How to Speak Robot: For Humans

Emina Awan
8 min readNov 14, 2020
Terminator Salvation

It’s 2069. One year after the Robotic Revolution. Robots now have full control over the entire planet. The human species is nearly eradicated, being hunted down for sport because of their rarity. Higher ranking robots wear their skin as a token of pride and strength. How did this all happen? I don’t really know. I still live in 2020.

So you are probably thinking, woah, that took a bit of a dark turn there. Why am I talking about the fall of humanity and the human race being obliterated by robots? Heavily influenced by “The Terminator”, robot army from “I, Robot” or “The Matrix”, there is hardly a production out there that showcases positive future with robotics and AI. Most people would think that idea of robots comes to mind for most people when they hear the word “robot(s)”. Although, some people focus on more realistic scenarios however, such as autonomous drones, a Roomba, or self-driving cars.

Companies such as Boston Robotics are attempting to create humanoid robots to explore how robots can automate tasks that normally require humans or would risk a human’s life. Other examples of robots are ones used in car factories, which are used to automate the process of painting, welding, and piecing together cars.

With tendency to overcomplicate that which we don’t understand, most people misunderstand the building blocks of robotics. It’s really not all that complex. So, that’s what I’m here to talk about. The basics of robotics. Start the timer in 3… 2… 1… Go.

First of all, what is a robot?

A robot is a pretty common term that everyone uses nowadays, but if you were to ask one roboticist what a robot is versus another roboticist, you are probably going to get different answers. The easiest answer that I can give you is that a robot is a machine programmed to accomplish a task. Because that’s what we‘ve been doing since industrial revolution, building machines to accomplish various tasks.

So we know what a robot is. But what makes up a robot? Like a human, a robot needs a brain to execute commands, a body to move around and manipulate objects, eyes to see what they are doing, and a power source to full its functions. People who work with robots don’t really call these parts the brain, body, or eyes. They call them the control system, effectors, and sensors. So, let’s break it down.

A robot’s control system is used to determine its behaviour.

roboRIOs are used to house all the robot’s programming

A robot is programmed in a way that it can respond to its environment in different ways, but depending on how it is programmed, it will act in a certain way. Why is that? Couldn’t a robot just learn how to do things by itself? Yes, but also no.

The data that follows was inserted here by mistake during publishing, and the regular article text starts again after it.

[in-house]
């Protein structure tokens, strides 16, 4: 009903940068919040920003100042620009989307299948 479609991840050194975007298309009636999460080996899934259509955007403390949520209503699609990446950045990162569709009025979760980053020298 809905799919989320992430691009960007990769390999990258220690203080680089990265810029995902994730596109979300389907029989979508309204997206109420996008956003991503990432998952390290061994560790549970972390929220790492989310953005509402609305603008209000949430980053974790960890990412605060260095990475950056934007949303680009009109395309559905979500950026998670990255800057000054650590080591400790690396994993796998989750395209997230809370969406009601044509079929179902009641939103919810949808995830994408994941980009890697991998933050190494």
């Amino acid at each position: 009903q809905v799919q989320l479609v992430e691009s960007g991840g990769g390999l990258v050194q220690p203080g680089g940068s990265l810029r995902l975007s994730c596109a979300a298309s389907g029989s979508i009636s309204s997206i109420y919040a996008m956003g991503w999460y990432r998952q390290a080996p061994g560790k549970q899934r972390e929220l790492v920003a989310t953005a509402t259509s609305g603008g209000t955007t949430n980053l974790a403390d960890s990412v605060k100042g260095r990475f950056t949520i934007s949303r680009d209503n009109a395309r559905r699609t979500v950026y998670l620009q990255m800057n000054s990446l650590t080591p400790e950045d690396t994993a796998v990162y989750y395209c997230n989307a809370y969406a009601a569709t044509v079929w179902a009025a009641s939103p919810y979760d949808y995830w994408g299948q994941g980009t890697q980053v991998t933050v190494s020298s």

There are two kinds of robots, pre-programmed robots, and autonomous robots. Pre-programmed robots are very simple robots that just repeat the same task over and over again. It’s programmed to respond to “if else” programming statements. For example, is there a ball in front of the robot? If yes, then pick it up. Else keep going straight until it finds a ball. An autonomous robot however, is a very complex kind of robot. These kinds of robots are able to respond in multiple scenarios that they were not really programmed. It uses its sensors to detect the environment and acts accordingly evolving solutions to the problem through trial and error. Whenever a strategy works out, the robot saves that into its control system for ongoing reference.

Depending on what kind of robot you want to build, you use a specific kind of software. Software is the actual coded instruction for the robot. These instructions are coded in what we call languages. It’s basically how we communicate our commands to robots, since they can’t really speak fluent English. There are many different kinds of languages, but the ones mostly used for robotic code is C++ and Python.

Awesome. You now know how robots can think! But how does it see the information that has to be gathered?

That’s where sensors come into play. There are many different kinds of sensors that can be used to guide a robot. The simpler kinds are cameras, microphones, and buttons. Cameras allow the robot to see the environment and judge its different attributes like the shape, size, and distance of objects. Microphones, for example, can detect if there is a person nearby so that the robot doesn’t crash. Buttons can be used on bumpers to determine if the robot has hit a wall.

The complex sensors give the robot more interesting abilities. Light Detection And Ranging (LIDAR) sensors use lasers to construct 3D maps of the environment. A similar sensor called a supersonic sensor is a cheaper way to achieve a similar goal, but uses high frequency sound instead of lasers. Proximity sensors allow robots to determine the distance between objects at any distance without physical contact. Some examples of these are: